Friday, September 22, 2006

Biofuels - a Comparison of Practicality.

In order to break the dependency of the West on imported oil, principally from the Middle East, alternative and indigenous sources particularly of fuel are urgently being sought. For example, in the U.K., according to the DTI (Department of Trade and Industry) figures for 2003, 67.4 million tonnes of petroleum were used in that year in total, of which the lion's share, 54 million tonnes was used for transportation. Hydrogen is very frequently spoken of as a possible replacement for gasoline, but the case is far less simple than a straightforward substitution of one for another. Oil is a primary fuel, and can be dug out of the ground, along with gas and coal. Hydrogen on the other hand, must be made - using some primary source - as indeed electricity must, and hence both are "energy carriers" rather than fuels. Hydrogen is a problematic material in many ways. It has a very low boiling point and is a very "light" material. Hence, to achieve a workable fuel/tank weight ratio (at least 6%), it must be liquefied, rather than simply compressed, and this requires considerable energy - probably half the energy overall that will be extracted from the hydrogen itself, given the low well-to-tank efficiency in its production (i.e. most routes to hydrogen manufacture are fairly inefficient compared to the 88% efficiency incurred in extracting petroleum from oil-wells or gas from gas-deposits). The situation can be improved by storing the gas in zeolites (see recent posting), but these also need to be kept cold, or the gas is rapidly released, thus eliminating any real advantage of this technology. Hydrogen also has the habit of rendering metals brittle, and hence e.g. steel tanks and pipes used in a putative hydrogen-delivery infrastructure dangerous and leaky!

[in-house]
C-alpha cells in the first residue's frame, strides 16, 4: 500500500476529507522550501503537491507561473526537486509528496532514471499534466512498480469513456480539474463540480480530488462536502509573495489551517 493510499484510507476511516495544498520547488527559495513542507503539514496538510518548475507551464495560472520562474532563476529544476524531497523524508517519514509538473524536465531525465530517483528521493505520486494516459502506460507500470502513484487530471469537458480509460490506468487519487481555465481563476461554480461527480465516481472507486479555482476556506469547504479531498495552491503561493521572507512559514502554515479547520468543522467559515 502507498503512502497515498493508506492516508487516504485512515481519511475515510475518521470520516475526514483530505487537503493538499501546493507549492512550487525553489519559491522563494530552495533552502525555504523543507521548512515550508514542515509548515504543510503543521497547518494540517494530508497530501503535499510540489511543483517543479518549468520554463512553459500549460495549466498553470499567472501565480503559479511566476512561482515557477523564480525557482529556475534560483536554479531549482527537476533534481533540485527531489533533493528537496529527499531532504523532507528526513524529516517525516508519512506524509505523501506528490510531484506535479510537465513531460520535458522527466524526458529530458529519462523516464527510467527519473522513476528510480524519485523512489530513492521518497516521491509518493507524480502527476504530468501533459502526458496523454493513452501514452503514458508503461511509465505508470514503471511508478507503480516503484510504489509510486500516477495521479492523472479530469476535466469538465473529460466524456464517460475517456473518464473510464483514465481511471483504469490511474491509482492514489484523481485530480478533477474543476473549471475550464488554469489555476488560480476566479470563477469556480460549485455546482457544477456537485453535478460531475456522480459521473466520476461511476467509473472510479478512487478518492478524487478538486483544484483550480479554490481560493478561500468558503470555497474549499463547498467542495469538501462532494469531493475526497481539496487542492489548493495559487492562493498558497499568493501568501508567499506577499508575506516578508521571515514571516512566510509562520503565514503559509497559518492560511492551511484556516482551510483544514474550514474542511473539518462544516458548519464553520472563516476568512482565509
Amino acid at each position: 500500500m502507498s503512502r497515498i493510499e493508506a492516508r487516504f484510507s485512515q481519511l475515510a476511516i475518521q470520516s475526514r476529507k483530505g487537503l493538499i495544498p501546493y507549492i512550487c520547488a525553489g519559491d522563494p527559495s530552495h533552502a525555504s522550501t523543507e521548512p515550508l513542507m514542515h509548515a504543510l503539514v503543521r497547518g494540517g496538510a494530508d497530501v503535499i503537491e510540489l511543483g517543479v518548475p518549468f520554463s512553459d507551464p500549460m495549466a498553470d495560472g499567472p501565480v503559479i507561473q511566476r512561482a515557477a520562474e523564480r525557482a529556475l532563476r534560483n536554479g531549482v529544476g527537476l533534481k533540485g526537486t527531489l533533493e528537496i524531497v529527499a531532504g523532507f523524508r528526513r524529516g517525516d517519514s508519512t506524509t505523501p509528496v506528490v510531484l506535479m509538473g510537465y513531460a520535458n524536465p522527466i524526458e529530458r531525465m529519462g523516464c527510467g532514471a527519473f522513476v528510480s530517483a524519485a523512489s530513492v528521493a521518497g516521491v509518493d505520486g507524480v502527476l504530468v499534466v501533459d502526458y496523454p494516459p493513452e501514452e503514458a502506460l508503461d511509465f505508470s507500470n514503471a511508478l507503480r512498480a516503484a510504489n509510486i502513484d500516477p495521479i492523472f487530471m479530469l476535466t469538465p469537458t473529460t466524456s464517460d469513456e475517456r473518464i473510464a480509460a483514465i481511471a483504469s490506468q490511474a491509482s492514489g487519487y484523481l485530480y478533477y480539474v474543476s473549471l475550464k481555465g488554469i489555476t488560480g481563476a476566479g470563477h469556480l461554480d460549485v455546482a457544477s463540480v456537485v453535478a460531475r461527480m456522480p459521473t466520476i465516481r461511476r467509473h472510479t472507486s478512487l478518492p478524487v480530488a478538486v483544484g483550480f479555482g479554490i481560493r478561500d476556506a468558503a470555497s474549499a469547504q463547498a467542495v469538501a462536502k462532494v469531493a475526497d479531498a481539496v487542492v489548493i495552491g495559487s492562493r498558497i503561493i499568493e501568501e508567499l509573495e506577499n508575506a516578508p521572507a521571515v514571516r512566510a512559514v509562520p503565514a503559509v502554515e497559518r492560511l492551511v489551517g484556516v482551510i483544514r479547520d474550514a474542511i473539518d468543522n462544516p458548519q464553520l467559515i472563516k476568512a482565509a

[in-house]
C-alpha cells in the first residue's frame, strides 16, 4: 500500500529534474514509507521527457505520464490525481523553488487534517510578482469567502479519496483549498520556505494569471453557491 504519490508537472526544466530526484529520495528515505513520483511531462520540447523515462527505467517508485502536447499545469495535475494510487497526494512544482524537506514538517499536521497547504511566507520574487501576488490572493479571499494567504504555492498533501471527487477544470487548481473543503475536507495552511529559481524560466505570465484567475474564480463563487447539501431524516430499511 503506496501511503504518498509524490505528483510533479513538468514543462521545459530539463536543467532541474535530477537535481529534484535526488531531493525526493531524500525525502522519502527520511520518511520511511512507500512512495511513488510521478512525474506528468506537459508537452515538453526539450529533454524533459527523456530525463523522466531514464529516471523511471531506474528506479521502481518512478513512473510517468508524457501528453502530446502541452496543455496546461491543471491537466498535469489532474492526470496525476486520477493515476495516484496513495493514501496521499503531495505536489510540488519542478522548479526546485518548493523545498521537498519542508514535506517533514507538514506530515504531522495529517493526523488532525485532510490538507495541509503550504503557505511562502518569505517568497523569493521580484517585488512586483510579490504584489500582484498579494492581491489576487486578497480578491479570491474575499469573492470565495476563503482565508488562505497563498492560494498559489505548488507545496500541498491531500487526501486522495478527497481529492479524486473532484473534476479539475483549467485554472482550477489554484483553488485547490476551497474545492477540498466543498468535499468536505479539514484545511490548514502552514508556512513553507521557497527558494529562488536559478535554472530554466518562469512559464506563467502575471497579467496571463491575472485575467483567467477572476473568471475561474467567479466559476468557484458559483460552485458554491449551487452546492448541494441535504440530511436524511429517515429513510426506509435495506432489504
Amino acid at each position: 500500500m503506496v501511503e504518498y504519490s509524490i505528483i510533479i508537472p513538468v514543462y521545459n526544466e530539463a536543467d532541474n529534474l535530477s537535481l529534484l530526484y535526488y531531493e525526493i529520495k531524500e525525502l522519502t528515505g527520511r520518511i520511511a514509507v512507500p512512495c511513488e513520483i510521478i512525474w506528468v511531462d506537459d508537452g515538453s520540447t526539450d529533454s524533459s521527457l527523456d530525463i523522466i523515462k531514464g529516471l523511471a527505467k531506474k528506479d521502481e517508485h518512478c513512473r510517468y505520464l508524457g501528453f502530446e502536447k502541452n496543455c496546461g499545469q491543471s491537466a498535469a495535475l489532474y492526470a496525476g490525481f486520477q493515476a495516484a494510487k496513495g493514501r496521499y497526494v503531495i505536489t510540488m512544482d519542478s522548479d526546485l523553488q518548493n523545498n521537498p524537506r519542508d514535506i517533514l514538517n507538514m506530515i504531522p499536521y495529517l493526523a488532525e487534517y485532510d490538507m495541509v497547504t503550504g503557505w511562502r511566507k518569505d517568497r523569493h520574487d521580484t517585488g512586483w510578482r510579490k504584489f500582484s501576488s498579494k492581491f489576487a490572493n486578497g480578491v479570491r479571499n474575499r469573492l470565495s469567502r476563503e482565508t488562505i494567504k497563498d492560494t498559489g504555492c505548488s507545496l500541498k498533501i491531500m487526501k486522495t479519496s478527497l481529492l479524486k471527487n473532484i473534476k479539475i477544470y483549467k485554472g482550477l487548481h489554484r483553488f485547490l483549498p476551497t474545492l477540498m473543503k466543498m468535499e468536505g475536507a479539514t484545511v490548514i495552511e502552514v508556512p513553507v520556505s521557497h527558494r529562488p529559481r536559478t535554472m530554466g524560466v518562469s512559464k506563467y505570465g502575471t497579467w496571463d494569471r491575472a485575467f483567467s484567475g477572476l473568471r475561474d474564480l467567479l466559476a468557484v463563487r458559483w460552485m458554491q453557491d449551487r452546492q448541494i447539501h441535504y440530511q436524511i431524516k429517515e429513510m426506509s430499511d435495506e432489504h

Most of the world's hydrogen is manufactured from natural gas (methane) by reforming. I have described this before, but it involves reacting methane with steam at high temperatures, when the oxygen from the water extracts the carbon atom from a methane molecule, leaving behind free hydrogen. The resulting carbon monoxide can go on and remove an oxygen atom from another water molecule, thus releasing yet more hydrogen. Most of the hydrogen is used to make ammonia by combining it with nitrogen in the Haber process, for manufacture of fertilizers, and so overall most of the world's food production depends on natural gas, supplies of which in the U.K. and the U.S. are diminishing, and food-production too will depend increasingly on imports of gas.
Therefore, making hydrogen may be worthwhile on a number of counts. Biohydrogen can be made from fermenting sugar, which in an ironic cycle of logic, requires chemical fertilizers (made from natural gas) to grow it. I concluded in the previous two postings that the amount of sugar needed to supply enough hydrogen to replace the 54 million tonnes of oil used to run transport, would vastly exceed the area of arable land in the U.K., even if the implicitly huge hydrogen infrastructure could be implemented.
However, another thought occurred to me. Hydrogen is not the only product of the sugar fermentation process required to generate it, since huge quantities of butyric acid and acetic acid must be produced simultaneously. I now estimate exactly how much of these materials are indeed produced and whether they might be themselves used as a fuel, rather than requiring wholesale disposal, and being wasted.

Burning one mole of butyric acid produces 521.87 kilocalories = 2181.42 kilojoules (kJ) of heat. Similarly, one mole of acetic acid would provide 873.70 kJ of heat.